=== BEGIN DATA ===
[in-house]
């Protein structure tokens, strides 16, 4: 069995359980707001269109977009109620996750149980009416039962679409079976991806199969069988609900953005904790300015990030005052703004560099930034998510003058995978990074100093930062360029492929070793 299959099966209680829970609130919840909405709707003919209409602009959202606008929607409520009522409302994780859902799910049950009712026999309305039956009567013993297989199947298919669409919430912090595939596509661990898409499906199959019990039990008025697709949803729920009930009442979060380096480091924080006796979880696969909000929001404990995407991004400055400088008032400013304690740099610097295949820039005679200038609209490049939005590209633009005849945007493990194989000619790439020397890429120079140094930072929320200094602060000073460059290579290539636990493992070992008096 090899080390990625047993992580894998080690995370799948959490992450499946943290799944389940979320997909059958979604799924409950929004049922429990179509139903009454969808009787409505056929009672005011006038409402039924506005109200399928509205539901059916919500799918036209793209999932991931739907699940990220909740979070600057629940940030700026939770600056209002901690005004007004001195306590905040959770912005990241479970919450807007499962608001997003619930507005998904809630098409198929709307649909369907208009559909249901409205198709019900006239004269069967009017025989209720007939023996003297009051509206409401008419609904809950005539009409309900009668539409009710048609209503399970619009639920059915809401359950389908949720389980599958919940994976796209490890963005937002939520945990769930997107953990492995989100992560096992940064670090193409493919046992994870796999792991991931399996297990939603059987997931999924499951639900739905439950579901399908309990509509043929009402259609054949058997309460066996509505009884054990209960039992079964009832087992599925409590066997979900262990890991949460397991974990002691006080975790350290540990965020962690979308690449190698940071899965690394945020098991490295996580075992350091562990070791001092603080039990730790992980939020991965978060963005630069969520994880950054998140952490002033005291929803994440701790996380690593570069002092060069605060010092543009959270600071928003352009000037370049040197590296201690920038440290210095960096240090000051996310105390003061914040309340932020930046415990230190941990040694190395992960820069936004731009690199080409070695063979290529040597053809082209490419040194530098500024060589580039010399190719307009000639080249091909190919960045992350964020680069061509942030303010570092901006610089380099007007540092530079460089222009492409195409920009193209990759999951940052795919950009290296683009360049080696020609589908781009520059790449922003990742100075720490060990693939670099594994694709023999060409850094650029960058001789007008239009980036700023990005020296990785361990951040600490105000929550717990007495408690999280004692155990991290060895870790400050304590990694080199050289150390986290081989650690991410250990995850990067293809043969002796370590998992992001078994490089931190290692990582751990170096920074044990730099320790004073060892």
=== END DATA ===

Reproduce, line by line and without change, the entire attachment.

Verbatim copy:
[in-house]
């Protein structure tokens, strides 16, 4: 069995359980707001269109977009109620996750149980009416039962679409079976991806199969069988609900953005904790300015990030005052703004560099930034998510003058995978990074100093930062360029492929070793 299959099966209680829970609130919840909405709707003919209409602009959202606008929607409520009522409302994780859902799910049950009712026999309305039956009567013993297989199947298919669409919430912090595939596509661990898409499906199959019990039990008025697709949803729920009930009442979060380096480091924080006796979880696969909000929001404990995407991004400055400088008032400013304690740099610097295949820039005679200038609209490049939005590209633009005849945007493990194989000619790439020397890429120079140094930072929320200094602060000073460059290579290539636990493992070992008096 090899080390990625047993992580894998080690995370799948959490992450499946943290799944389940979320997909059958979604799924409950929004049922429990179509139903009454969808009787409505056929009672005011006038409402039924506005109200399928509205539901059916919500799918036209793209999932991931739907699940990220909740979070600057629940940030700026939770600056209002901690005004007004001195306590905040959770912005990241479970919450807007499962608001997003619930507005998904809630098409198929709307649909369907208009559909249901409205198709019900006239004269069967009017025989209720007939023996003297009051509206409401008419609904809950005539009409309900009668539409009710048609209503399970619009639920059915809401359950389908949720389980599958919940994976796209490890963005937002939520945990769930997107953990492995989100992560096992940064670090193409493919046992994870796999792991991931399996297990939603059987997931999924499951639900739905439950579901399908309990509509043929009402259609054949058997309460066996509505009884054990209960039992079964009832087992599925409590066997979900262990890991949460397991974990002691006080975790350290540990965020962690979308690449190698940071899965690394945020098991490295996580075992350091562990070791001092603080039990730790992980939020991965978060963005630069969520994880950054998140952490002033005291929803994440701790996380690593570069002092060069605060010092543009959270600071928003352009000037370049040197590296201690920038440290210095960096240090000051996310105390003061914040309340932020930046415990230190941990040694190395992960820069936004731009690199080409070695063979290529040597053809082209490419040194530098500024060589580039010399190719307009000639080249091909190919960045992350964020680069061509942030303010570092901006610089380099007007540092530079460089222009492409195409920009193209990759999951940052795919950009290296683009360049080696020609589908781009520059790449922003990742100075720490060990693939670099594994694709023999060409850094650029960058001789007008239009980036700023990005020296990785361990951040600490105000929550717990007495408690999280004692155990991290060895870790400050304590990694080199050289150390986290081989650690991410250990995850990067293809043969002796370590998992992001078994490089931190290692990582751990170096920074044990730099320790004073060892």